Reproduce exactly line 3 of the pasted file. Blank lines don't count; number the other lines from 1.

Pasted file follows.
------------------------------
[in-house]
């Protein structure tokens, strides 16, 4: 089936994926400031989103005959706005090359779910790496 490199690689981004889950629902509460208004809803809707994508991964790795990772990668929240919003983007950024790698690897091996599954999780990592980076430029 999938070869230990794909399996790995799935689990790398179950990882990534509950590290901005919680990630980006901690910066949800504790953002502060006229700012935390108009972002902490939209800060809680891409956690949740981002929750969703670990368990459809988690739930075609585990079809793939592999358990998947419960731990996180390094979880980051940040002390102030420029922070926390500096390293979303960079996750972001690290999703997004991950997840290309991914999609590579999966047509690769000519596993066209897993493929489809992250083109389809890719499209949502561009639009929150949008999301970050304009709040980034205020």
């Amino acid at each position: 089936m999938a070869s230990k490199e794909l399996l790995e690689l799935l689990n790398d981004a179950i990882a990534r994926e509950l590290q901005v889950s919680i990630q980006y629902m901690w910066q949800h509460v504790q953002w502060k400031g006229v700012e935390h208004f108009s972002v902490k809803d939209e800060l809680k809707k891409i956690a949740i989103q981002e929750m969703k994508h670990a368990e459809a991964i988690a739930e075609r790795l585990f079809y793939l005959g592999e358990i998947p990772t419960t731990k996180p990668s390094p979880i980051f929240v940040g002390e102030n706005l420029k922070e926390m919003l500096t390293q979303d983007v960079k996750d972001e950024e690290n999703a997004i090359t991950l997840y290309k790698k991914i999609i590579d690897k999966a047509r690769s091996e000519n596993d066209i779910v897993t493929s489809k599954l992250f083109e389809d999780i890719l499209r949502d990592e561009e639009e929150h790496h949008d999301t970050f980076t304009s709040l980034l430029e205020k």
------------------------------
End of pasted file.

């Amino acid at each position: 089936m999938a070869s230990k490199e794909l399996l790995e690689l799935l689990n790398d981004a179950i990882a990534r994926e509950l590290q901005v889950s919680i990630q980006y629902m901690w910066q949800h509460v504790q953002w502060k400031g006229v700012e935390h208004f108009s972002v902490k809803d939209e800060l809680k809707k891409i956690a949740i989103q981002e929750m969703k994508h670990a368990e459809a991964i988690a739930e075609r790795l585990f079809y793939l005959g592999e358990i998947p990772t419960t731990k996180p990668s390094p979880i980051f929240v940040g002390e102030n706005l420029k922070e926390m919003l500096t390293q979303d983007v960079k996750d972001e950024e690290n999703a997004i090359t991950l997840y290309k790698k991914i999609i590579d690897k999966a047509r690769s091996e000519n596993d066209i779910v897993t493929s489809k599954l992250f083109e389809d999780i890719l499209r949502d990592e561009e639009e929150h790496h949008d999301t970050f980076t304009s709040l980034l430029e205020k």